Monday night, AT&T and TMO announced their $39B merger was dead. The only surprise was that they did it so quickly; as I've written before, there was a real danger that egos would prevail and AT&T would distract itself by fighting a losing battle with the regulators rather than turning its attention to competing with Verizon.
I went on CNBC's Squawk Box Tuesday morning (sorry; no video link) to offer my thoughts on whether AT&T had made a bad bet. I'll repeat and expand what I said there: It was a risky bet - which is why TMO, advised by my former counsel at Wachtell, insisted on the mother of all break-up fees. But it was a bet worth taking.
The good news for AT&T is that they aren't chasing here. They can now turn to other options, whether it's acquiring DISH, buying spectrum or capacity from Clearwire, or doubling down on a wi-fi offload strategy. None are ideal, but they've got to play the cards they were dealt.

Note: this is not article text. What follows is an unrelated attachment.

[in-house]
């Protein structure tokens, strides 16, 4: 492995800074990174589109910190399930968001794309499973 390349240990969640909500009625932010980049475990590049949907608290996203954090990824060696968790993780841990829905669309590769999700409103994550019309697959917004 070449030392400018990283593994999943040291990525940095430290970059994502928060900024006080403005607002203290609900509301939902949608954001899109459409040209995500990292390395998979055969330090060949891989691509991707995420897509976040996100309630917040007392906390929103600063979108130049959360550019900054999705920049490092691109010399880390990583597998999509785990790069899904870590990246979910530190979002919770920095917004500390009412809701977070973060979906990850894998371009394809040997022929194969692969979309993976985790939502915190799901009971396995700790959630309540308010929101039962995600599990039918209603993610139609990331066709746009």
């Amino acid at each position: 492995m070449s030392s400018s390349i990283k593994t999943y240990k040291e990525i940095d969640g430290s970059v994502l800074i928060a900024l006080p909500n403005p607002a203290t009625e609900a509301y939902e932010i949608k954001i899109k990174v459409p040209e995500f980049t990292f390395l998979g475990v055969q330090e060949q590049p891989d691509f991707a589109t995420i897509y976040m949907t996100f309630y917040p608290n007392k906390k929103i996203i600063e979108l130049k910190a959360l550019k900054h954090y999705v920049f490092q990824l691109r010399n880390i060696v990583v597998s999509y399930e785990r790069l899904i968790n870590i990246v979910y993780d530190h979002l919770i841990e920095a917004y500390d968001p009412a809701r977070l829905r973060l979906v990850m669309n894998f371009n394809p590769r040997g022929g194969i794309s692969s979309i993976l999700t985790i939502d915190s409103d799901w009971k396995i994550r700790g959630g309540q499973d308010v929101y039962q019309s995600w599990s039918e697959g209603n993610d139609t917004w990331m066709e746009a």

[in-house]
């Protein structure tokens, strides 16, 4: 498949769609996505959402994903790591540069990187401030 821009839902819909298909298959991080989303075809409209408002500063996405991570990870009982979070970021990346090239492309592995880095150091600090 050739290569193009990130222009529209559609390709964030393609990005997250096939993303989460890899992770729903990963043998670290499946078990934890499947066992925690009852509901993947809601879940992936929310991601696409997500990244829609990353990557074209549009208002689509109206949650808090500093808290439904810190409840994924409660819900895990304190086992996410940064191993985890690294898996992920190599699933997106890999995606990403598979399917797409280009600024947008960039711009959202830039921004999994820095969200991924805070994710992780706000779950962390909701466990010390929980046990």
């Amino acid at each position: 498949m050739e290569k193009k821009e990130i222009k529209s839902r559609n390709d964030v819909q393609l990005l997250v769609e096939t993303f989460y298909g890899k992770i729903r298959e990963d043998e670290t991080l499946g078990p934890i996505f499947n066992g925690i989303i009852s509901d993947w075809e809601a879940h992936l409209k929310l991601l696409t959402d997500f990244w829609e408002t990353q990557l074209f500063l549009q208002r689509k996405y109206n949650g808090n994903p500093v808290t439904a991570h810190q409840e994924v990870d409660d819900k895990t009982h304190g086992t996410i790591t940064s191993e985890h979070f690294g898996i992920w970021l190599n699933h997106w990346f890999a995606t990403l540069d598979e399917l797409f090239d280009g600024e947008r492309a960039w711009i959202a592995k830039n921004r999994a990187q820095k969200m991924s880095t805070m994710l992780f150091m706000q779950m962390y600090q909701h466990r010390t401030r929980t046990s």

Another topic that came up in my interview yesterday was whether scuttling this deal was good for consumers. It's easy to see why it would be; TMO gets to keep playing to the low end, and there should be more price competition. But that's also a facile and short-sighted point of view.
This timely WSJ article today touches on, at a high level, some of the fundamental economic headwinds that face U.S. wireless carriers. It's a vast country, and providing the coverage, capacity and data speeds that consumers want is incredibly costly. Carriers spent $25 billion on their networks last year. Only AT&T and Verizon got a return on capital. Think about that, and what it means over time for consumers. We're paying for marginal price competition today with hobbled companies and under-investment tomorrow. A cash-losing Sprint or T-Mobile can't innovate, can't bridge the "last mile" or the "digital divide", and will ultimately fail - leaving the monopoly or duopoly DC is so fearful of - if they can't afford to invest capital in their network.
So no, the FCC and DOJ did consumers no favors long-term in preventing this deal. It's time they updated the tools in their "preserving competition" toolbox for the reality of today's wireless industry.